Here’s Alleef early impressions of EA’s Star Wars: Battlefront II
Our Imperial Cadet Alleef Ashaari booted up Star Wars: Battlefront II a few days earlier than everyone else and here are his early thoughts of the game that’s going through hard times – even before it is open to public tonight.
Amidst all the controversy and outcry regarding EA’s microtransactions, I booted up my copy of Star Wars Battlefront II Elite Trooper Deluxe Edition, a few days in advance ahead of the Standard Edition’s release on Friday. Is it worth it and how does the final product hold up against the complaints? Let’s find out.
Warning: Potential Spoilers Abound. You have been warned. Article continues after the video:
In case you’ve been living under a rock (or somewhere in the Outer Rims), The Battlefront II campaign places you in the role of Commander Iden Versio, in charge of Imperial Special Forces commando unit Inferno Squad and daughter of an Imperial admiral. Playing on the side from the perspective of those fighting for the Empire makes for a unique experience and a dream come true for Star Wars fans like me who sometimes prefer the Dark Side. In the very first level, I encountered an easter egg when Admiral Ackbar appeared in a hologram and speaks to the Rebel forces whilst the player attempts to escape the Rebel Cruiser with our trusty Imperial Probe Droid named… Droid. The next mission has the player fighting on Endor, eventually witnessing the destruction of the Second Death Star during the events of Episode VI: Return of The Jedi. Thereafter, you escape Endor on a TIE fighter and fly through the ruins of the Second Death Star while avoiding the space debris, which was truly a sight to behold.
The shooting feels satisfying enough and it’s extremely exhilarating using the most authentic blasters ever recreated in a game. The sound and visual effects are top-notch, further cementing the notion of starring in your own Star Wars movie. However, it still feels weird that you can’t take cover in shootouts but that’s just my pet peeve. I like using my Droid to zap unsuspecting Rebels in the back using my Imperial baton stick to beat them into submission. Star Wars Battlefront II really makes the player feel like an elite Imperial Commander, exterminating these Rebel scum for the glory of the Galactic Empire.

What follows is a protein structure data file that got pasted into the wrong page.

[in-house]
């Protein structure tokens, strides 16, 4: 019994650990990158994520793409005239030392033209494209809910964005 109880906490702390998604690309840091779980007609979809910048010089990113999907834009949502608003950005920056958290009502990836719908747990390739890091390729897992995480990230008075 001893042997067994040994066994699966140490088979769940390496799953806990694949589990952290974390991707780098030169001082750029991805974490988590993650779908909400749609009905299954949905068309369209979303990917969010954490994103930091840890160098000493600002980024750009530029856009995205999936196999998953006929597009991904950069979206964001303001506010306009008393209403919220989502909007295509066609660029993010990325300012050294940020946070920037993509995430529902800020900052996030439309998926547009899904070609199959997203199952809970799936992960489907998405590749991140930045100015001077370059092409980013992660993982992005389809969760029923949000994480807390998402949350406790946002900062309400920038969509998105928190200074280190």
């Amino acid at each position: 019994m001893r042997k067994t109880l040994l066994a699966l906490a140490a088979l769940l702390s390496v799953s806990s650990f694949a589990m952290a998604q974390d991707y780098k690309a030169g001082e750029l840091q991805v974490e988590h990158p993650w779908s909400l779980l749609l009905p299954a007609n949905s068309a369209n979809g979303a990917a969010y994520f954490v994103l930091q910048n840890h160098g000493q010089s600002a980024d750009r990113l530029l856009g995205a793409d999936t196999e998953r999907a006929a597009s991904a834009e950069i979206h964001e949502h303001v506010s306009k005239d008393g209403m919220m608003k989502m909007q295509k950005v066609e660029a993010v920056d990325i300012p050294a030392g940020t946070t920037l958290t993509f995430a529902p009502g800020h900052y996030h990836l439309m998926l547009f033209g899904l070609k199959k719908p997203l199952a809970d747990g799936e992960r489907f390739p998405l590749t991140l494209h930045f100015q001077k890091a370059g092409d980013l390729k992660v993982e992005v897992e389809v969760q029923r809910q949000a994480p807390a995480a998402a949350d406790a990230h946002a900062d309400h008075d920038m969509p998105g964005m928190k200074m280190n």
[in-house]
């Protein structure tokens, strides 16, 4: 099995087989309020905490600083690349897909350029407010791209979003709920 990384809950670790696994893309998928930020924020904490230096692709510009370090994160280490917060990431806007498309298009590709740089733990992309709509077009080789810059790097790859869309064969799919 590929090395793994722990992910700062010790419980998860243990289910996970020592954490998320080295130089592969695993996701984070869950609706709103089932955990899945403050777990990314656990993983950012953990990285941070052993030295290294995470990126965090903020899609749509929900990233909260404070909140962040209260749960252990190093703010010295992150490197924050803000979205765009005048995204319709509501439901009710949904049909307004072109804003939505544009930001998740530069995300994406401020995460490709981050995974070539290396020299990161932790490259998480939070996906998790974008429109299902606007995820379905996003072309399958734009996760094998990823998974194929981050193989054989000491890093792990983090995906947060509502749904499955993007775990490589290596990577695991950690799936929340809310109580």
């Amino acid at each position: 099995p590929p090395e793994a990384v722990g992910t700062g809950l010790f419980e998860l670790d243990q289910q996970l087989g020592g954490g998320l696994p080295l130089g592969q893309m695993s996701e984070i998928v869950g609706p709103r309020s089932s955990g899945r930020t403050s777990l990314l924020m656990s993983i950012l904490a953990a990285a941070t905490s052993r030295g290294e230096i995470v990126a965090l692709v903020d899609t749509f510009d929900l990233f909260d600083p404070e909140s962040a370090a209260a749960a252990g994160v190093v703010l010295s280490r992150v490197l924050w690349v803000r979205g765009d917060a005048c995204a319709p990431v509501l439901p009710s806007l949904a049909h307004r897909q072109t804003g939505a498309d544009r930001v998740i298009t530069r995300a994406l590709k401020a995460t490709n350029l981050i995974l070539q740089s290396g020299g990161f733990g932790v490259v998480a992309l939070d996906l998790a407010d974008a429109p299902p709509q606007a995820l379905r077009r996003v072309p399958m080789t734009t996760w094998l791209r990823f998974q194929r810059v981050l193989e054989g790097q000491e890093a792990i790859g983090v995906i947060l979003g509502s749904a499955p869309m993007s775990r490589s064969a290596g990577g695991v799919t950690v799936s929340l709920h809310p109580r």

The starfighter sections in the campaign are decent and you have to complete a few objectives while getting hounded by X-fighters but besides that, to be frank it’s much more exciting and intense in multiplayer mode when you’re up against real players. I’m playing on the hardest difficulty and I still managed to fly circles around the enemies’ X-Wings. The starfighter sections does make me miss the aerial dogfighting in Ace Combat and I hope I’m not the only one eagerly anticipating 2018’s Ace Combat 7: Skies Unknown.
Speaking of multiplayer, I haven’t been able to pour in adequate amount of hours into it to warrant a fair assessment of it. However I did managed some rounds of Galactic Assault and Starfighter Assault during the Beta phase. We will update you with our thoughts of it in the following days.
On the subject of loot crates, in-game currencies and whatnot, I can tell you the game doesn’t do a good job of explaining it, if at all. I received a bunch of loot crates from the get-go since I pre-ordered the Elite Trooper Deluxe Edition but heck if I know what most of the Star Cards, etc actually does. For a breakdown of how Star Wars Battlefront II’s loot boxes and progression system works, head on over here.
I sincerely hope that no matter what how you feel about EA’s microtransaction policy, the developers deserve to be supported when they make good games. I haven’t played enough to write a full-fledged objective review yet but what little I’ve played so far has been great. Stay tuned on Kakuchopurei for future updates on Star War Battlefront II and other gaming news.